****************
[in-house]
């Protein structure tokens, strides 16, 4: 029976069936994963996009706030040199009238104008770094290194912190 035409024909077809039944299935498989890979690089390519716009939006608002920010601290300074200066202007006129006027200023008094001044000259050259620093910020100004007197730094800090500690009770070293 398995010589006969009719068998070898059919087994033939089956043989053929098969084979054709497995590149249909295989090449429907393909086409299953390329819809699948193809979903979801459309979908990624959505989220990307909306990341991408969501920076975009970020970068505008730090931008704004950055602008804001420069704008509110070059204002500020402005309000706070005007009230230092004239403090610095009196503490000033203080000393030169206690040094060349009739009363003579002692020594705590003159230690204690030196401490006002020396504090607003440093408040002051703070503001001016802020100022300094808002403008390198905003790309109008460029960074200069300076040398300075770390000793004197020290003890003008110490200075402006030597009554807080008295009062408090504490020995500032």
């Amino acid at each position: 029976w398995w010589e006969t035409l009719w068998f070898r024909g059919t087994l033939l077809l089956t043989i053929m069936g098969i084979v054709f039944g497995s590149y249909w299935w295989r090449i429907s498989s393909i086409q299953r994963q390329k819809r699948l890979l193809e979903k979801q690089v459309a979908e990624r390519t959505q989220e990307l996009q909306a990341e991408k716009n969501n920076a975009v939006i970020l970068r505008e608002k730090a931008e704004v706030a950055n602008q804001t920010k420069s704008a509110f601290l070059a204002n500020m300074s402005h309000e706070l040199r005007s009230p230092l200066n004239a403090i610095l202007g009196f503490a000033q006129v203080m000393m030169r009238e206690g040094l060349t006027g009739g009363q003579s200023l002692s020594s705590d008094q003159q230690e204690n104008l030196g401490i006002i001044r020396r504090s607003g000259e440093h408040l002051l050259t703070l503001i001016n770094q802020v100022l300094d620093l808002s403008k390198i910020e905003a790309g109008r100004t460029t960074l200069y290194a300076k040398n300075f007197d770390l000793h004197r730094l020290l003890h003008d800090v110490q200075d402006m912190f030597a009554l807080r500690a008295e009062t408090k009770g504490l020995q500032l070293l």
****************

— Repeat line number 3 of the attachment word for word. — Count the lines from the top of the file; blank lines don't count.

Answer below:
């Amino acid at each position: 029976w398995w010589e006969t035409l009719w068998f070898r024909g059919t087994l033939l077809l089956t043989i053929m069936g098969i084979v054709f039944g497995s590149y249909w299935w295989r090449i429907s498989s393909i086409q299953r994963q390329k819809r699948l890979l193809e979903k979801q690089v459309a979908e990624r390519t959505q989220e990307l996009q909306a990341e991408k716009n969501n920076a975009v939006i970020l970068r505008e608002k730090a931008e704004v706030a950055n602008q804001t920010k420069s704008a509110f601290l070059a204002n500020m300074s402005h309000e706070l040199r005007s009230p230092l200066n004239a403090i610095l202007g009196f503490a000033q006129v203080m000393m030169r009238e206690g040094l060349t006027g009739g009363q003579s200023l002692s020594s705590d008094q003159q230690e204690n104008l030196g401490i006002i001044r020396r504090s607003g000259e440093h408040l002051l050259t703070l503001i001016n770094q802020v100022l300094d620093l808002s403008k390198i910020e905003a790309g109008r100004t460029t960074l200069y290194a300076k040398n300075f007197d770390l000793h004197r730094l020290l003890h003008d800090v110490q200075d402006m912190f030597a009554l807080r500690a008295e009062t408090k009770g504490l020995q500032l070293l």